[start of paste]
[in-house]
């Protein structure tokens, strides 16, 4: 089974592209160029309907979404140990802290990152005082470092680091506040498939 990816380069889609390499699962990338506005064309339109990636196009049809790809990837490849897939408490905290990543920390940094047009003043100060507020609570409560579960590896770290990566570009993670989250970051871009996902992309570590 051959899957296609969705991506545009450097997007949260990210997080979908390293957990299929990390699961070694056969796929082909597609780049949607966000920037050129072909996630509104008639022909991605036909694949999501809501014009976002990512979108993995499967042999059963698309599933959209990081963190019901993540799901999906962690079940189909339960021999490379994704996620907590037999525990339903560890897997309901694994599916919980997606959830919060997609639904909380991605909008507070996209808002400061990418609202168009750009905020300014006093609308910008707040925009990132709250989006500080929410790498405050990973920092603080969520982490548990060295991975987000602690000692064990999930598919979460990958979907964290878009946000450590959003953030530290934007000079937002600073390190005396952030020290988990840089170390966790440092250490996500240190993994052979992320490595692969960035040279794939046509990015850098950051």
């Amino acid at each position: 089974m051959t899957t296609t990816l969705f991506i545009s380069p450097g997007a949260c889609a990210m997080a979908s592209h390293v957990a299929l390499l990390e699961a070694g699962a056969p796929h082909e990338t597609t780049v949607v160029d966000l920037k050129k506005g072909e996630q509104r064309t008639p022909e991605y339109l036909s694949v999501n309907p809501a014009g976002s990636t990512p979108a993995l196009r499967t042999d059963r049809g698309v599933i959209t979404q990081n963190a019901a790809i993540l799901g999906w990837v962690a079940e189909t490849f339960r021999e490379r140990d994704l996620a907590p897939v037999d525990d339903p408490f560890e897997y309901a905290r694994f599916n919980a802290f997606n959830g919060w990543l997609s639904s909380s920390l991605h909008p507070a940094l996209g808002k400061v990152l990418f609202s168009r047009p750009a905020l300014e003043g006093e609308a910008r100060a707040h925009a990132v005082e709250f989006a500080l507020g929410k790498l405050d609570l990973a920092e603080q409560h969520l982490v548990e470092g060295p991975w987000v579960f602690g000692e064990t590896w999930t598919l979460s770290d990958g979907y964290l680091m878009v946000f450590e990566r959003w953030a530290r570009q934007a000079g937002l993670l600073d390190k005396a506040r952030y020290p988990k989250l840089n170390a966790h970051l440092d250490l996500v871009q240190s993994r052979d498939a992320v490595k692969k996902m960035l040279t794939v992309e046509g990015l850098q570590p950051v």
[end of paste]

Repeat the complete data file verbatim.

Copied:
[in-house]
């Protein structure tokens, strides 16, 4: 089974592209160029309907979404140990802290990152005082470092680091506040498939 990816380069889609390499699962990338506005064309339109990636196009049809790809990837490849897939408490905290990543920390940094047009003043100060507020609570409560579960590896770290990566570009993670989250970051871009996902992309570590 051959899957296609969705991506545009450097997007949260990210997080979908390293957990299929990390699961070694056969796929082909597609780049949607966000920037050129072909996630509104008639022909991605036909694949999501809501014009976002990512979108993995499967042999059963698309599933959209990081963190019901993540799901999906962690079940189909339960021999490379994704996620907590037999525990339903560890897997309901694994599916919980997606959830919060997609639904909380991605909008507070996209808002400061990418609202168009750009905020300014006093609308910008707040925009990132709250989006500080929410790498405050990973920092603080969520982490548990060295991975987000602690000692064990999930598919979460990958979907964290878009946000450590959003953030530290934007000079937002600073390190005396952030020290988990840089170390966790440092250490996500240190993994052979992320490595692969960035040279794939046509990015850098950051």
């Amino acid at each position: 089974m051959t899957t296609t990816l969705f991506i545009s380069p450097g997007a949260c889609a990210m997080a979908s592209h390293v957990a299929l390499l990390e699961a070694g699962a056969p796929h082909e990338t597609t780049v949607v160029d966000l920037k050129k506005g072909e996630q509104r064309t008639p022909e991605y339109l036909s694949v999501n309907p809501a014009g976002s990636t990512p979108a993995l196009r499967t042999d059963r049809g698309v599933i959209t979404q990081n963190a019901a790809i993540l799901g999906w990837v962690a079940e189909t490849f339960r021999e490379r140990d994704l996620a907590p897939v037999d525990d339903p408490f560890e897997y309901a905290r694994f599916n919980a802290f997606n959830g919060w990543l997609s639904s909380s920390l991605h909008p507070a940094l996209g808002k400061v990152l990418f609202s168009r047009p750009a905020l300014e003043g006093e609308a910008r100060a707040h925009a990132v005082e709250f989006a500080l507020g929410k790498l405050d609570l990973a920092e603080q409560h969520l982490v548990e470092g060295p991975w987000v579960f602690g000692e064990t590896w999930t598919l979460s770290d990958g979907y964290l680091m878009v946000f450590e990566r959003w953030a530290r570009q934007a000079g937002l993670l600073d390190k005396a506040r952030y020290p988990k989250l840089n170390a966790h970051l440092d250490l996500v871009q240190s993994r052979d498939a992320v490595k692969k996902m960035l040279t794939v992309e046509g990015l850098q570590p950051v």